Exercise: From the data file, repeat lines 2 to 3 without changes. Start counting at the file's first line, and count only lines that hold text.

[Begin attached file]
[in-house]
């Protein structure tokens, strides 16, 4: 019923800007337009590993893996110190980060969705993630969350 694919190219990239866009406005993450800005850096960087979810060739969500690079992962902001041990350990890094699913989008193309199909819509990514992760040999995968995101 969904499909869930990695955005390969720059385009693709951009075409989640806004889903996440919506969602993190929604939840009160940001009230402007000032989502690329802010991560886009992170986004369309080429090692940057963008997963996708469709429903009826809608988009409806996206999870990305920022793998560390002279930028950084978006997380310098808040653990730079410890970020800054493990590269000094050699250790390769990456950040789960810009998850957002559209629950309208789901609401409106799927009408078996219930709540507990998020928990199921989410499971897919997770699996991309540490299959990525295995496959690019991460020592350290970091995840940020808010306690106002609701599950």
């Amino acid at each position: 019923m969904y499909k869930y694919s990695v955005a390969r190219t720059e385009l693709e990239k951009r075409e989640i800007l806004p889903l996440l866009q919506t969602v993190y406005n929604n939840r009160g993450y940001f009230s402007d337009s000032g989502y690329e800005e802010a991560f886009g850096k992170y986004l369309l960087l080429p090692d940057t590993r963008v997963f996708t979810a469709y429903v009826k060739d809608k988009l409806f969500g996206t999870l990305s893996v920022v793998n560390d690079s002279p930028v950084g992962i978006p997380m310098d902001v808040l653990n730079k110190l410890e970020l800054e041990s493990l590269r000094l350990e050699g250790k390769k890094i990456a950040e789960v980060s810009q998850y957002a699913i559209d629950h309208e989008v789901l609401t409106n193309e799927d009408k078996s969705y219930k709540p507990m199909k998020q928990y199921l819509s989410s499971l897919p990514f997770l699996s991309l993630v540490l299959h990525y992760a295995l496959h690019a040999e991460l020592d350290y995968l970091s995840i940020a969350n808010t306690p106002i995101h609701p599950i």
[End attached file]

């Protein structure tokens, strides 16, 4: 019923800007337009590993893996110190980060969705993630969350 694919190219990239866009406005993450800005850096960087979810060739969500690079992962902001041990350990890094699913989008193309199909819509990514992760040999995968995101 969904499909869930990695955005390969720059385009693709951009075409989640806004889903996440919506969602993190929604939840009160940001009230402007000032989502690329802010991560886009992170986004369309080429090692940057963008997963996708469709429903009826809608988009409806996206999870990305920022793998560390002279930028950084978006997380310098808040653990730079410890970020800054493990590269000094050699250790390769990456950040789960810009998850957002559209629950309208789901609401409106799927009408078996219930709540507990998020928990199921989410499971897919997770699996991309540490299959990525295995496959690019991460020592350290970091995840940020808010306690106002609701599950």
């Amino acid at each position: 019923m969904y499909k869930y694919s990695v955005a390969r190219t720059e385009l693709e990239k951009r075409e989640i800007l806004p889903l996440l866009q919506t969602v993190y406005n929604n939840r009160g993450y940001f009230s402007d337009s000032g989502y690329e800005e802010a991560f886009g850096k992170y986004l369309l960087l080429p090692d940057t590993r963008v997963f996708t979810a469709y429903v009826k060739d809608k988009l409806f969500g996206t999870l990305s893996v920022v793998n560390d690079s002279p930028v950084g992962i978006p997380m310098d902001v808040l653990n730079k110190l410890e970020l800054e041990s493990l590269r000094l350990e050699g250790k390769k890094i990456a950040e789960v980060s810009q998850y957002a699913i559209d629950h309208e989008v789901l609401t409106n193309e799927d009408k078996s969705y219930k709540p507990m199909k998020q928990y199921l819509s989410s499971l897919p990514f997770l699996s991309l993630v540490l299959h990525y992760a295995l496959h690019a040999e991460l020592d350290y995968l970091s995840i940020a969350n808010t306690p106002i995101h609701p599950i």